The first potential “hybrid” scaffold, scaffold159, is approximately 500 kbp long. 557 blast hits were obtained for the individual 500 bp-segments of this scaffold, 26% of which (towards the 5’ end of the sequence) were with bacteria. Consequently, we uploaded scaffold159 to the GC-Profile server (Gao & Zhang, 2006), which searches for variations in the GC contents within a sequence, revealing one segmentation point in the scaffold: bases 1–79,743 exhibited an average GC content of 40.7% while for bases 79,744–504,453 the average GC content was 49.9%. Manual examination of both parts of the scaffold separately confirmed that the first part was highly similar to a cyanobacterial genome of the genus Stanieria (79% sequence identity in aligned regions), whereas the second segment aligned with genomic sequences of the brown alga Ectocarpus siliculosus. For the second examined scaffold, scaffold248 with a total length of 422 kbp, the situation was similar, except that the segmentation point was found at position 151,859 and that the first part of the sequence was highly similar to published genomes of bacteria belonging to the Flammeovirgaceae. The corresponding GC contents were 51.6% for the first (bacterial) part of the sequence and 50.3% for the rest.
Interestingly, neither of the two examined scaffolds contained undefined bases (Ns) between the bacteria-like parts and those conserved with other brown algae, but more information would be required to distinguish between recent horizontal gene transfers and assembly errors. In particular, differences in sequencing coverage between different parts of the scaffold could provide an indication for the latter, but unfortunately, no genome browser is available for S. latissima yet. In the case of similar coverage, ultimately polymerase chain reactions would be required to confirm horizontal transfers. Although not all of the results obtained via our pipeline are as clear as these examples, the presented data demonstrate that the current version of the S. japonica genome still contains substantial amounts of bacterial contamination. We therefore suggest removing at least the 864 scaffolds with ≥90% bacterial hits from the genome prior to further analyses.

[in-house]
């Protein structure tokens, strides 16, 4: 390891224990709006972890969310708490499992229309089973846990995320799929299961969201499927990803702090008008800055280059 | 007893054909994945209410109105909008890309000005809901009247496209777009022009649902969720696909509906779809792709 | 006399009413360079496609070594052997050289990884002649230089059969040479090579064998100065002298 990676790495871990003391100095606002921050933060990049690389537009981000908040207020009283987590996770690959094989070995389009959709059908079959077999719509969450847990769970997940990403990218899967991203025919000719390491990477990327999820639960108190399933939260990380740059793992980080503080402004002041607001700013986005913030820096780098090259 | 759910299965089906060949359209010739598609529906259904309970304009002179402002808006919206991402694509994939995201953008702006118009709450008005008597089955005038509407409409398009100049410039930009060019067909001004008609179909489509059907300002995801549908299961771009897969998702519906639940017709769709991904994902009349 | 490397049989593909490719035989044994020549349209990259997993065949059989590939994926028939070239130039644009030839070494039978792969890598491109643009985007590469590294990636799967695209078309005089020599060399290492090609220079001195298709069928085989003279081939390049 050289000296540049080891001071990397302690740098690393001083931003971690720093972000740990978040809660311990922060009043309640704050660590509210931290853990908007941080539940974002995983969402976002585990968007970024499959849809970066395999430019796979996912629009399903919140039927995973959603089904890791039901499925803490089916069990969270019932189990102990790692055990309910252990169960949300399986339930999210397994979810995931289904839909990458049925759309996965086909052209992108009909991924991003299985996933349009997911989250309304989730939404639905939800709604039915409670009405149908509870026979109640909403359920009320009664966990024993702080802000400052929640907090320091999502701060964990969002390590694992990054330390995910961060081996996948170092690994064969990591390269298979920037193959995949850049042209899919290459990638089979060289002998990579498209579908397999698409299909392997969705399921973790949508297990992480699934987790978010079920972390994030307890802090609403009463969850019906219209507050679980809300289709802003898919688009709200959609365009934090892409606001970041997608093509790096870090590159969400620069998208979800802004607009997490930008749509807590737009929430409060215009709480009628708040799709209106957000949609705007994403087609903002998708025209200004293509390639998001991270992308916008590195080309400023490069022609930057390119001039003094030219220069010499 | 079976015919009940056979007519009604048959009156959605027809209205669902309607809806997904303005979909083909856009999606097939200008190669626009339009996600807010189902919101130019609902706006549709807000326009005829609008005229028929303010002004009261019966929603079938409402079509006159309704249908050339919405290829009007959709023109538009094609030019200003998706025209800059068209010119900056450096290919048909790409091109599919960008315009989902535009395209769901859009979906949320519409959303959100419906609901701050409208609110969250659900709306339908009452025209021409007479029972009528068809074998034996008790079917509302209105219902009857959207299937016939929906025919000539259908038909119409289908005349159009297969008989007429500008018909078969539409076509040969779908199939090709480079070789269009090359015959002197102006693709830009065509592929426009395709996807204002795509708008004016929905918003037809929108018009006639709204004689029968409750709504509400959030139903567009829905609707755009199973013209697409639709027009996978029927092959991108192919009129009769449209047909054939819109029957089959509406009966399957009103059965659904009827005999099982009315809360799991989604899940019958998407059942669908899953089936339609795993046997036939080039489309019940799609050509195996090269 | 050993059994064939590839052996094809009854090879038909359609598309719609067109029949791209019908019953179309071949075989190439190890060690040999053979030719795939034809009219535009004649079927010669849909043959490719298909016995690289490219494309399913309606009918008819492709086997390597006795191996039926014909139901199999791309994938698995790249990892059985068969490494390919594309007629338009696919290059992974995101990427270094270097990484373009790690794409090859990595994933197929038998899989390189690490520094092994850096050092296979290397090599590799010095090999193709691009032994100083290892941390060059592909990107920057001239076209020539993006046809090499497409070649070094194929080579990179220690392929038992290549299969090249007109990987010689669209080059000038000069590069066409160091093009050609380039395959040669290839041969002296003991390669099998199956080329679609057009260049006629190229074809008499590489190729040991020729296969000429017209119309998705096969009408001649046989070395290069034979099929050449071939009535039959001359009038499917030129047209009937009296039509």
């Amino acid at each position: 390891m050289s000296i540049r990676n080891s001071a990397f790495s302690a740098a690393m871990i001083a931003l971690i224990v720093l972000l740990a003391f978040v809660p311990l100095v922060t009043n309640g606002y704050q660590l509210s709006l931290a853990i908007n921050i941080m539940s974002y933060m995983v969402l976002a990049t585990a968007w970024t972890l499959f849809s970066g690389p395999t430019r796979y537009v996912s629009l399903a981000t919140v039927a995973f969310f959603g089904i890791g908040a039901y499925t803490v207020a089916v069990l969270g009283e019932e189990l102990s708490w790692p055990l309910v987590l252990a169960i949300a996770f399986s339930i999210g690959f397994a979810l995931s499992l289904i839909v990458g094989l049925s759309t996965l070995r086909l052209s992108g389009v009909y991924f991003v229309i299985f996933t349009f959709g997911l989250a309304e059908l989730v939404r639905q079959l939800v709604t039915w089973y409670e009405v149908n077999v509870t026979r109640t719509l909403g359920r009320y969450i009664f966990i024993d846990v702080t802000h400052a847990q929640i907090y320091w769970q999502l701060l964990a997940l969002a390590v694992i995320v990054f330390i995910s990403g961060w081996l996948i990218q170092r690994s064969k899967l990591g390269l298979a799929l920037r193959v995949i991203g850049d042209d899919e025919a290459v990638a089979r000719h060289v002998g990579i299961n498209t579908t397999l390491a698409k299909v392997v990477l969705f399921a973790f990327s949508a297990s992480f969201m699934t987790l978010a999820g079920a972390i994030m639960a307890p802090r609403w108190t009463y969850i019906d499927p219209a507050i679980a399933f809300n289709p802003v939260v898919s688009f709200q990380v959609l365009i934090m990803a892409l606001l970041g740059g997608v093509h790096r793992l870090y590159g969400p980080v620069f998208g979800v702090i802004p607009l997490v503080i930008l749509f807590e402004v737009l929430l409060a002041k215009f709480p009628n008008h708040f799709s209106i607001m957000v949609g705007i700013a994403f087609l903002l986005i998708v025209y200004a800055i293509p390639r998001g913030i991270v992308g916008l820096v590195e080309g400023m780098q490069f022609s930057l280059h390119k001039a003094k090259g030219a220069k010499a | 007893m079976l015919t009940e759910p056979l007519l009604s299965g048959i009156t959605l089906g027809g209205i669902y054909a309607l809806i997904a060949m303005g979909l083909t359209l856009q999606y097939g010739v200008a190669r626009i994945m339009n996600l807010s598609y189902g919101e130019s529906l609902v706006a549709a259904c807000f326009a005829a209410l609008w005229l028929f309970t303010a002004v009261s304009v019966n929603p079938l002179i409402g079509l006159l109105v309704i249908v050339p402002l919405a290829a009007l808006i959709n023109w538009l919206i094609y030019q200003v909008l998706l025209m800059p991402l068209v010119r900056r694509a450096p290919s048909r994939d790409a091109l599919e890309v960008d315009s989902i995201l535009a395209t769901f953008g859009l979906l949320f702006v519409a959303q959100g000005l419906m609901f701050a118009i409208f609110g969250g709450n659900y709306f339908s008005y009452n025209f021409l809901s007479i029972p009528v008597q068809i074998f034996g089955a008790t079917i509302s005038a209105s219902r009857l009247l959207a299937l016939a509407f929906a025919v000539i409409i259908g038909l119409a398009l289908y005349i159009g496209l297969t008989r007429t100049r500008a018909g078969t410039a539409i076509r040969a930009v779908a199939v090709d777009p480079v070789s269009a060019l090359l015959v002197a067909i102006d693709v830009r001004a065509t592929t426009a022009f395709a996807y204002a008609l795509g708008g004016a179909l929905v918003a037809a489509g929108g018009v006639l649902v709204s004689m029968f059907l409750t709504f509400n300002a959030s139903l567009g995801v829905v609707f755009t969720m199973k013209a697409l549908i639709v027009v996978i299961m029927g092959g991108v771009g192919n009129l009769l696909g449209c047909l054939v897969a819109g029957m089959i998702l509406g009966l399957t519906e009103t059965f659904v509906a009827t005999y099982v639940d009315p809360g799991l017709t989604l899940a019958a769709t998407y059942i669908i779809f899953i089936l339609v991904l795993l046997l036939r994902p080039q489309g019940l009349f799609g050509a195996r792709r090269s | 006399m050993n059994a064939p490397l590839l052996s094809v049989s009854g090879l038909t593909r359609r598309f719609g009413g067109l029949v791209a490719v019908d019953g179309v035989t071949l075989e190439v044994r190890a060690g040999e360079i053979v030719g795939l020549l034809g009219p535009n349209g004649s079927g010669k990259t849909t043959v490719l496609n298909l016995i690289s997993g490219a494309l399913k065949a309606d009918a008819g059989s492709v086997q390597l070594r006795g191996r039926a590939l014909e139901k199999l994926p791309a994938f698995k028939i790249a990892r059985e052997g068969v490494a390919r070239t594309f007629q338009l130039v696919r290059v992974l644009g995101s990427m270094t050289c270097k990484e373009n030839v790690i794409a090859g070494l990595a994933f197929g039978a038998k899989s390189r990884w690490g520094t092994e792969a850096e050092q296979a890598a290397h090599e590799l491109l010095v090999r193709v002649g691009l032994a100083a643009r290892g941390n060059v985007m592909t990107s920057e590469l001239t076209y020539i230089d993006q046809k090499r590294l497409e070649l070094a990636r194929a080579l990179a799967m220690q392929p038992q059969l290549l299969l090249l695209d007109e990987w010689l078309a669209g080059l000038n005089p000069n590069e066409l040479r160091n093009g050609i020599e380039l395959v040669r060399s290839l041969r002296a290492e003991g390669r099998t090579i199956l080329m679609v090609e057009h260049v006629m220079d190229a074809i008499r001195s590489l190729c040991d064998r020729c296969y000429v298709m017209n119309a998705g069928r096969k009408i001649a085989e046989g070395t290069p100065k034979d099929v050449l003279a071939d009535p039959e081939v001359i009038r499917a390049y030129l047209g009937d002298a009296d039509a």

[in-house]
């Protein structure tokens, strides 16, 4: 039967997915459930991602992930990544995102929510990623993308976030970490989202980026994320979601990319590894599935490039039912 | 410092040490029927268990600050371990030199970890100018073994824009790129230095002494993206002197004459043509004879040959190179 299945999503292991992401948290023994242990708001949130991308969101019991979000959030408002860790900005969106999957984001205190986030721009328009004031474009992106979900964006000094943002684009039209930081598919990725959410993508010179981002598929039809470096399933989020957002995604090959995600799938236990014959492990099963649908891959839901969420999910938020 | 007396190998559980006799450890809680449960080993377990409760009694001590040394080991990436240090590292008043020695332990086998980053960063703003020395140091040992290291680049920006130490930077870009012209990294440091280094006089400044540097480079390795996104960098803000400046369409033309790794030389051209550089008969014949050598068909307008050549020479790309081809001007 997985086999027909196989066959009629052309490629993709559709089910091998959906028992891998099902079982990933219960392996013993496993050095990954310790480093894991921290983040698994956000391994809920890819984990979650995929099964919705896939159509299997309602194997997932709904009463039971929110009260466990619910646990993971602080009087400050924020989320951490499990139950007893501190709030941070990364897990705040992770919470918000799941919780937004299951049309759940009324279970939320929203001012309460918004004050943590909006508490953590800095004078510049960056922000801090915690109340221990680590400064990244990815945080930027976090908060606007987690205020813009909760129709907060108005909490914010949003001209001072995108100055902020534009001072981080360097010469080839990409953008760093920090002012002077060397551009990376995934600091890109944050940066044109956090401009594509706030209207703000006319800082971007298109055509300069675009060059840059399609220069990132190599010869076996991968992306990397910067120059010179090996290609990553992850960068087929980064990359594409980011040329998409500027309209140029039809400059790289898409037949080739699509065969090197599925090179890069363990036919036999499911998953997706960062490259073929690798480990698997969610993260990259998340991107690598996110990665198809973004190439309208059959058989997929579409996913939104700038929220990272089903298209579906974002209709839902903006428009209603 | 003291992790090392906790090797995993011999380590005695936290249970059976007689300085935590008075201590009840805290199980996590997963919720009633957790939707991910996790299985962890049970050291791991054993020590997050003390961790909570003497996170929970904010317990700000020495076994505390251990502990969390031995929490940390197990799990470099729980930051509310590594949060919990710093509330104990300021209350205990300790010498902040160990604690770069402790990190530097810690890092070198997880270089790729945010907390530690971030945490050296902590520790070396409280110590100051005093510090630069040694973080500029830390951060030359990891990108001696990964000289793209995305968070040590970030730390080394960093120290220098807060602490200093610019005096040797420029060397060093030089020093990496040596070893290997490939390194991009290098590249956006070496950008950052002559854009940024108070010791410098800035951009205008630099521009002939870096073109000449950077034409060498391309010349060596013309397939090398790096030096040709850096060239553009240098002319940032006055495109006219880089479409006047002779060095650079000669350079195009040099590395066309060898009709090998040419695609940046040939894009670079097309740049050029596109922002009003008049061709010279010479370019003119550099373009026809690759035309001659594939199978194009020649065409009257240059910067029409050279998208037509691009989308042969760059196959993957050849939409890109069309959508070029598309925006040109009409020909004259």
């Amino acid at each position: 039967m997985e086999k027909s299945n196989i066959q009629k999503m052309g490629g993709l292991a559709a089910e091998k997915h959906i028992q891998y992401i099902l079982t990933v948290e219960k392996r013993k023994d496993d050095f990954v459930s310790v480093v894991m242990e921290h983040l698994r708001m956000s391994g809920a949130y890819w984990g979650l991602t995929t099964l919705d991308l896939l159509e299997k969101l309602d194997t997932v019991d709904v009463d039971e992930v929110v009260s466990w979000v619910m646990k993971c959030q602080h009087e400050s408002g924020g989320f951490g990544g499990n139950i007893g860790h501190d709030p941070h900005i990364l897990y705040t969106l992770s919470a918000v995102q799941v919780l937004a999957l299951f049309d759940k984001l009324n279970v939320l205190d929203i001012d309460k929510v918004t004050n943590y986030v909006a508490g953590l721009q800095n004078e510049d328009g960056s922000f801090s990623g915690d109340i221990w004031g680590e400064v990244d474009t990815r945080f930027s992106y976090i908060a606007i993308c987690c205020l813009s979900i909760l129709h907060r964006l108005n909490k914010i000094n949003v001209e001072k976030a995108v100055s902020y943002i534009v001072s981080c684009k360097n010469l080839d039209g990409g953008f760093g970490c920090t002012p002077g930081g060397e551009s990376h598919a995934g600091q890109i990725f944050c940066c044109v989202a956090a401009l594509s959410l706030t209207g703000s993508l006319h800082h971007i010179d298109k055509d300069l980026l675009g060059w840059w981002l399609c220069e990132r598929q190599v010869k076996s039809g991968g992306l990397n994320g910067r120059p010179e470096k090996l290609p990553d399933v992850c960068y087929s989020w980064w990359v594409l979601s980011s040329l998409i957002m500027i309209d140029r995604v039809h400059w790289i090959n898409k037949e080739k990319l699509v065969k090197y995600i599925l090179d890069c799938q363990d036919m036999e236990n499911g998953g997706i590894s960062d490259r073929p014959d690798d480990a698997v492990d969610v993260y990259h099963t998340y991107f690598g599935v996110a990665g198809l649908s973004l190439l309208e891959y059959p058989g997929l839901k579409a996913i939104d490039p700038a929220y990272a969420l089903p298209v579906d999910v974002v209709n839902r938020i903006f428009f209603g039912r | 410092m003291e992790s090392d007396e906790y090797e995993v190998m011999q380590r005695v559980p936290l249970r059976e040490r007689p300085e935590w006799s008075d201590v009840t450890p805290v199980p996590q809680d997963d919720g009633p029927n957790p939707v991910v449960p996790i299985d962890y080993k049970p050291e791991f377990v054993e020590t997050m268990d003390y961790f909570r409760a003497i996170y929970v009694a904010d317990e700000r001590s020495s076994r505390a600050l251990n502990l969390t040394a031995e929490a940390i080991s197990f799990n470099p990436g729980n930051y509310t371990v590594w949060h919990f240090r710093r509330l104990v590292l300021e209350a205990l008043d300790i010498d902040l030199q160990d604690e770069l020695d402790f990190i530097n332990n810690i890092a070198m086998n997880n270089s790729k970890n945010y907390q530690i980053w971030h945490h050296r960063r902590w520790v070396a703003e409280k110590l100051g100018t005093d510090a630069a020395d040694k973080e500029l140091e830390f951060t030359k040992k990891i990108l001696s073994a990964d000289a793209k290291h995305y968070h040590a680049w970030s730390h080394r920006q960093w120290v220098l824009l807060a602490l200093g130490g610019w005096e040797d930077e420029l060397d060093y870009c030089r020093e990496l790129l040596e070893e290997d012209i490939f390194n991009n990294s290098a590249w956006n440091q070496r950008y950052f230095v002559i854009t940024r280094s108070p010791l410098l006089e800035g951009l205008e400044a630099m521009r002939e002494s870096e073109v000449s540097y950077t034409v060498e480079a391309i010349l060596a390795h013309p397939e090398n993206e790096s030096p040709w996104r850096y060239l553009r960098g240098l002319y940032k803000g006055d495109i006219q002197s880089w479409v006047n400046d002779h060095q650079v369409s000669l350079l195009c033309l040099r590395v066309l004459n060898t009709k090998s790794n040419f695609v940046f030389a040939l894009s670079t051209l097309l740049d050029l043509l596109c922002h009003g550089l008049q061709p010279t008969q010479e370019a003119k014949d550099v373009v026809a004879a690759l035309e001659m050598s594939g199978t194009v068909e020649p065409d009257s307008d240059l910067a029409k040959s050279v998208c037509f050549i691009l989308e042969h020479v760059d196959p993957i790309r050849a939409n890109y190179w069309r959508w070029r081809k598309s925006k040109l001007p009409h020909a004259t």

We used a simple analysis pipeline based on multiple blastn searches with small sequence fragments to detect sequences of different phylogenetic origins in the published genome of the kelp S. latissima. This procedure highlighted several contaminating bacterial sequences as well as hybrid scaffolds that should not or only partially be considered in future analyses of this genome. To facilitate similar analyses in other organisms, we have added a graphical user interface to our pipeline and made it publicly available at http://sdittami.altervista.org/taxoblast and via SourceForge. The output format of this pipeline is a tab-separated text file compatible with most spreadsheet programs. This makes it easy to combine results with other sources of information (e.g., GC content or coverage) or integrated alignment-free tools such as the recently published PhylOligo (Mallet et al., 2017). Sequences requiring further attention such as the aforementioned hybrid scaffolds can be easily identified and further investigated either manually or using semi-automatic pipelines such as PhyloGena (Hanekamp et al., 2007). Currently an important limitation of our approach is that for larger (i.e., eukaryote) genomes, blast searches still need to be run on a dedicated blast server. One possibility will be to replace BLAST by recent and accelerated algorithms such as PLAST (Nguyen & Lavenier, 2009), HS-BLASTN (Chen et al., 2015), or NSimScan (Novichkov et al., 2016) that are able to output the standard tabular BLAST format. Although the usefulness of our pipeline in other systems, for example, for more closely related contaminant genomes remains to be tested, the presented case of the S. japonica genome underlines the importance of systematically including post-assembly pipelines for the detection of contaminant sequences in genome projects.